Xingping and Yangshuo County, Guilin, China
September 4, 2017
Blessed are they who mourn, for they shall be comforted.
Grief got me to Guilin. My trip was a pilgrimage of sorts in the hope of tracing Mom’s footsteps in southern China back in 2002. I could not join her in that trip then. There would not be a second chance. Mom went home to heaven in 2015.
On Facebook, my sister posted a throwback album of her Guilin trip with Mom. In her words:
Mom did not have a long bucket list. But this one was shortlisted in the short list after she read Amy Tan’s Joy Luck Club. The descriptions of war-torn Guilin piqued her imagination and curiosity. So off we went on a three-city adventure to China: Shanghai, Beijing, Guilin.
This (album) is lovingly dedicated to my little brother who was with us in Shanghai (where he lived at that time) and Beijing but had to miss Guilin because of work. Mom’s spirit will be with you when you cruise the Li River next week.
To correct my sister, though, it was not the ravages of war that intrigued Mom. We first glimpsed Guilin in the movie adaptation of The Joy Luck Club in the early 90s. A single scene – that of a procession of Chinese families escaping the war, bent with all the possessions they could carry on their backs – so captured Mom’s heart. The director’s backdrop use of the ominously teeth-like peaks to evoke dread and uncertainty had the opposite effect on Mom. She saw compelling natural beauty instead.
And so the location became an item in our bucket list. A decade on, she would walk the same picturesque path. And sail on the same meandering river.
In my case, it was a profound loss that took me to Guilin. The most logical jump-off point to see it through Mom’s eyes was in Li River itself, a graceful river that carved its winding way around spires of rock.
I had my former student and forever friend, Quinn Shu, to guide me. In the quaint village of Xingping, we hired a motorized (read: noisy) pipe raft to take us for a half-hour cruise along the most scenic stretch of the river that cut along the famous Nine Horses Fresco Hill. Bill Clinton was known to have pointed out all nine during his visit. Without a professional guide though, we could not identify one horse, not even the mountain that contained them.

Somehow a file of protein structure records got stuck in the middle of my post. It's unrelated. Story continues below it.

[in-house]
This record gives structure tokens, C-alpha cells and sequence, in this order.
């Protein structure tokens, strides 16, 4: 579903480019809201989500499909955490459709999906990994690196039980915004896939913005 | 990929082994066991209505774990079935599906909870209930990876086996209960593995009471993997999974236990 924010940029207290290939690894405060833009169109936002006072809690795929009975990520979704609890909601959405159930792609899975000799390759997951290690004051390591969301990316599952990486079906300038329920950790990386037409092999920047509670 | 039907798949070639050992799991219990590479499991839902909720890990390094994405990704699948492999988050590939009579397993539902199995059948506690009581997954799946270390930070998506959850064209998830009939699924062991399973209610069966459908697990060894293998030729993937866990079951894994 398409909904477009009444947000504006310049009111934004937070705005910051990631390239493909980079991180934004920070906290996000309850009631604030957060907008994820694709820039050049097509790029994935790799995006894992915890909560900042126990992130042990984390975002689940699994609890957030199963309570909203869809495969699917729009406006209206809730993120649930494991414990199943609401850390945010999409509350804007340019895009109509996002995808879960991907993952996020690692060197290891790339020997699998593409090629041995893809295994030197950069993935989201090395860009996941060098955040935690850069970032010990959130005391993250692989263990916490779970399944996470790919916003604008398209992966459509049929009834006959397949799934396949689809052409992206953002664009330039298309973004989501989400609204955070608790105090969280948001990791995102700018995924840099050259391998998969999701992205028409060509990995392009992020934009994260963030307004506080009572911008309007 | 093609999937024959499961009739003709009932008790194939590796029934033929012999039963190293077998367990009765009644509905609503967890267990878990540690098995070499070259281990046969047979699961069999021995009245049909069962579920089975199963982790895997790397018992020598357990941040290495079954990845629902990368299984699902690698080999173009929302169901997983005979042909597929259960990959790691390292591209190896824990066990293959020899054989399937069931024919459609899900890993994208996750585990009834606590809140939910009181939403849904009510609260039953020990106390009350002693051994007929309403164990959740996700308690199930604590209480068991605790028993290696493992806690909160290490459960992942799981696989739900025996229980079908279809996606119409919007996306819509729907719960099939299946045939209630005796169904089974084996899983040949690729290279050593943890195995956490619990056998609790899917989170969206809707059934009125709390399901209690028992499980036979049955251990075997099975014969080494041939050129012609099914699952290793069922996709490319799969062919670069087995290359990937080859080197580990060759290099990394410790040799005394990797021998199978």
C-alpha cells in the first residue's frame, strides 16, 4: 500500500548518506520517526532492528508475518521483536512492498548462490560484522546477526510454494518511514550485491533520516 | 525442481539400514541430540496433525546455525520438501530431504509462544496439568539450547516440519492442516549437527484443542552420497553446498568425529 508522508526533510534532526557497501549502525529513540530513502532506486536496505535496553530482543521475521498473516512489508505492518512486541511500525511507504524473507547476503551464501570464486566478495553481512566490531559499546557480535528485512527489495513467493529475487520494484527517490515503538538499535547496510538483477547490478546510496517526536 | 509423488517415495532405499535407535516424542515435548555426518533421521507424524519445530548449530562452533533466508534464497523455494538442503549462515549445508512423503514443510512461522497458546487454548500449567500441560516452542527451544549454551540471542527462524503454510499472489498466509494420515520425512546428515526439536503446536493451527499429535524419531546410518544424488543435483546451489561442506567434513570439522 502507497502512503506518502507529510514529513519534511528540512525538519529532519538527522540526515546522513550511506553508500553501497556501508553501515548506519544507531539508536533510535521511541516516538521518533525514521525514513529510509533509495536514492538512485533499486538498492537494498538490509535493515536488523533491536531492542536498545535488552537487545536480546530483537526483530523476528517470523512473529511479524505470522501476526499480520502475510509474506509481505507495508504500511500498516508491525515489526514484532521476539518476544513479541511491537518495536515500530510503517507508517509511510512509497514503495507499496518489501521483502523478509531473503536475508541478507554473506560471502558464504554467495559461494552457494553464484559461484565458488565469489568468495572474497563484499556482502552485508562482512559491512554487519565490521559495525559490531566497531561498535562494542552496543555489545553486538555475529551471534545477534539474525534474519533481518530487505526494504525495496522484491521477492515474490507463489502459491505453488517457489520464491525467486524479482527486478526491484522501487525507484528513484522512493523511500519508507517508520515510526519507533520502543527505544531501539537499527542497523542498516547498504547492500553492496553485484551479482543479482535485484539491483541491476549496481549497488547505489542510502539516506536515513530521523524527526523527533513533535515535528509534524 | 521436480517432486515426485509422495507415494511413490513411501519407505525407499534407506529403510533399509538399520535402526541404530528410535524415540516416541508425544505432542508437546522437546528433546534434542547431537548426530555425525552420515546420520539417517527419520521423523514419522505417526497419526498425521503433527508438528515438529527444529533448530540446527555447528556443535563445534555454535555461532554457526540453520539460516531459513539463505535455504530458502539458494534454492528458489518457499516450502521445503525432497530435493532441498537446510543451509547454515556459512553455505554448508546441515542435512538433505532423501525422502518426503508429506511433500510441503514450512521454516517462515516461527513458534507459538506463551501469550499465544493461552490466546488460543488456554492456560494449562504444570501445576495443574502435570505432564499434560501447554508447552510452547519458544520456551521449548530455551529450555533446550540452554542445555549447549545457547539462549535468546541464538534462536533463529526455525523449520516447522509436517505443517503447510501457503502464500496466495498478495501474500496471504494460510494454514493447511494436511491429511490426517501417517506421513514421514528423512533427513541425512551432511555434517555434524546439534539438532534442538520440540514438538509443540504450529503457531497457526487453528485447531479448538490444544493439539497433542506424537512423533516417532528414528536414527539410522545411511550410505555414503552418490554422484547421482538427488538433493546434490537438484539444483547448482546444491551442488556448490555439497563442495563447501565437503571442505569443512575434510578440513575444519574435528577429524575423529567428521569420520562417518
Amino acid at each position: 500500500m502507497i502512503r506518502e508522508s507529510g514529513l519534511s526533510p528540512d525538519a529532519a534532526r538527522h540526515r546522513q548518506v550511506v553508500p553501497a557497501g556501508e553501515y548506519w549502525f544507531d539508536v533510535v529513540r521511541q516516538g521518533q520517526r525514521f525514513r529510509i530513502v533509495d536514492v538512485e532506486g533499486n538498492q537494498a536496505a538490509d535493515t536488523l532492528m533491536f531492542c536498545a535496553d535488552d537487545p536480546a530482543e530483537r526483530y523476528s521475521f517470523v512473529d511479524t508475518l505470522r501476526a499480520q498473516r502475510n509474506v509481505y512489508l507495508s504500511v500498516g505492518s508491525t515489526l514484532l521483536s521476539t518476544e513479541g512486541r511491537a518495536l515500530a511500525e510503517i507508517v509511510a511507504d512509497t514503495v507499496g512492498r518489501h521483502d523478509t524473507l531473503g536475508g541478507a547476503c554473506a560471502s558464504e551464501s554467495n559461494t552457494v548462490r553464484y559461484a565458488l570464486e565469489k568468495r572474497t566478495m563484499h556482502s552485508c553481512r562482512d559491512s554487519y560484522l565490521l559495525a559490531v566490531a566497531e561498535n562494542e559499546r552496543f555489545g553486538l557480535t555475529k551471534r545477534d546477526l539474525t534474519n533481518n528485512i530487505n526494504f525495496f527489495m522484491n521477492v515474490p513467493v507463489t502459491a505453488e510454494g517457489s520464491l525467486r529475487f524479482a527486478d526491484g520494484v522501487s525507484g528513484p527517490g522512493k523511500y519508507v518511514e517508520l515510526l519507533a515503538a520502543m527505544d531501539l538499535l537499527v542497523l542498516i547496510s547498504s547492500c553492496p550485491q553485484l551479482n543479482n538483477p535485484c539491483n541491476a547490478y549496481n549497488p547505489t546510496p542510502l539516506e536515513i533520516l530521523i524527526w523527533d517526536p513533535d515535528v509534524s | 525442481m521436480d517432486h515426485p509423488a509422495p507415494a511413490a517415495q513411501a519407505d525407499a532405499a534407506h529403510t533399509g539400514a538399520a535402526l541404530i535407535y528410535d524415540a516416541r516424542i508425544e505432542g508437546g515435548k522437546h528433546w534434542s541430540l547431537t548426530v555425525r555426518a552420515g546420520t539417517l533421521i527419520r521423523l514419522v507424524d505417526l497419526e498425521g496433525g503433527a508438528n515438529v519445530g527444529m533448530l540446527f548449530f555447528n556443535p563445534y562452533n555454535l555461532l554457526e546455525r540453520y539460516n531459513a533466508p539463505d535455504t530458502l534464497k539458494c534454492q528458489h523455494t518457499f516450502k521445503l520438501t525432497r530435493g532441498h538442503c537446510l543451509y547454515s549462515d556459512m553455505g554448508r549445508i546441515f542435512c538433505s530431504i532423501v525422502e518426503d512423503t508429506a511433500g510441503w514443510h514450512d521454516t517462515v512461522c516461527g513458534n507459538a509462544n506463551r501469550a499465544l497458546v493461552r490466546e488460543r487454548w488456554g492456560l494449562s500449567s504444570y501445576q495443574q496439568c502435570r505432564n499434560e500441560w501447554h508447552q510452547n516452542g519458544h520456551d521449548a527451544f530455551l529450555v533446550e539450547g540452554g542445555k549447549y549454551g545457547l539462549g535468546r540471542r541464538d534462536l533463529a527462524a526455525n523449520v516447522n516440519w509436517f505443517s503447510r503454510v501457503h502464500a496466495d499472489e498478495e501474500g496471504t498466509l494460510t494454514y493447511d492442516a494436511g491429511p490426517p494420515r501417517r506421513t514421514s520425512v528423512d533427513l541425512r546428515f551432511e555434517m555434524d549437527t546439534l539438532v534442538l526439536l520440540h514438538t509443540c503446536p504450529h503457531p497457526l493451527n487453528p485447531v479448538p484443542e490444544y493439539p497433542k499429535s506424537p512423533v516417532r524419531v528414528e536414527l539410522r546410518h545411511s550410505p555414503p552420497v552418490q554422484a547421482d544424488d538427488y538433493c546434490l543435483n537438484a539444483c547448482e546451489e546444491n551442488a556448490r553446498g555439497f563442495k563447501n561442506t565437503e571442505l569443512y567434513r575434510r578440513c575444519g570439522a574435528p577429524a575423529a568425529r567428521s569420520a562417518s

The paved wharf where a fleet of pipe rafts was berthed doubled as a viewing deck. Quinn practically demanded, quite excitedly too, that I took a photo of the riverside landscape. But not until I produced 20RMB. I was aghast. Photos for a fee, seriously? Only when he held up the creased money before my camera did it dawn on me. Our view exactly matched the illustration on a 20RMB! Reality, in this case, was larger than life.
The view likewise made an impression on Mom. After their own river cruise, she instructed my sister to save a 20RMB banknote for her.
Yet another facet of this river fascinated Mom – cormorant fishing. Fishermen here traditionally used river birds, cormorants, in catching fish. From their rafts, the birds were deployed underwater to snap up fish with their long beaks. With necks tied and unable to swallow, they would then deposit the fish onto the boat. At the end of the day, the cormorants would get their share of the day’s catch.
I had not quite decided if such use of wildlife sat well with me, but the practice was mainly done for tourism these days.
This memory lane did not start and end in the waters. I had kept a photo of Mom standing on a bridge with the river and peaks she so loved behind her. Her smile betrayed the sweet success of seeing her dream come true. Quinn and I set out to find the exact spot in the photo. Since we arrived, Quinn had asked local people we encountered – drivers, vendors, receptionists. He showed them the photo if only to establish the general location.
What did I expect to find there? What could fill the void of my loss? Somehow, I was compelled to stand on the same spot. As my desperation grew, so did his determination. It became our holy grail.
Propelled by faith (mine) and fortitude (Quinn’s), our search led us to Yangshuo, along Binjiang Road riverside promenade. The key was the inscription on the bridge parapet. Quinn found similar writings on one end. He proudly announced we were closely approaching ground zero. We picked up speed. My feet raced with the beating of my heart, running to the far end of the promenade as we based our perspective on the photo’s mountain view.
Eureka! The faded inscription Fei Pu Qiao – its red paint had completely come off – confirmed it. I was standing where Mom once stood admiring the landscape of her dreams. I had an acute feeling of her spirit. Then, the dam broke. The void I had carried in my heart gushed out in a deluge. Ultimately, she wasn’t there.
Quinn awkwardly patted my heaving back. Embarrassed, most likely. It was a crowded tourist area, after all. He translated the inscription as “fly waterfall bridge.” The view was concealed by a full-grown tree, only peeking through in Mom’s photo. Beside it stood a newly-built restaurant deck on which photo ops could now be had. The place had changed since Mom stood on it, but the “fly waterfall bridge” was still there. I was flying and falling at the same time. Fifteen years folded back, bridging Mom’s trip with mine.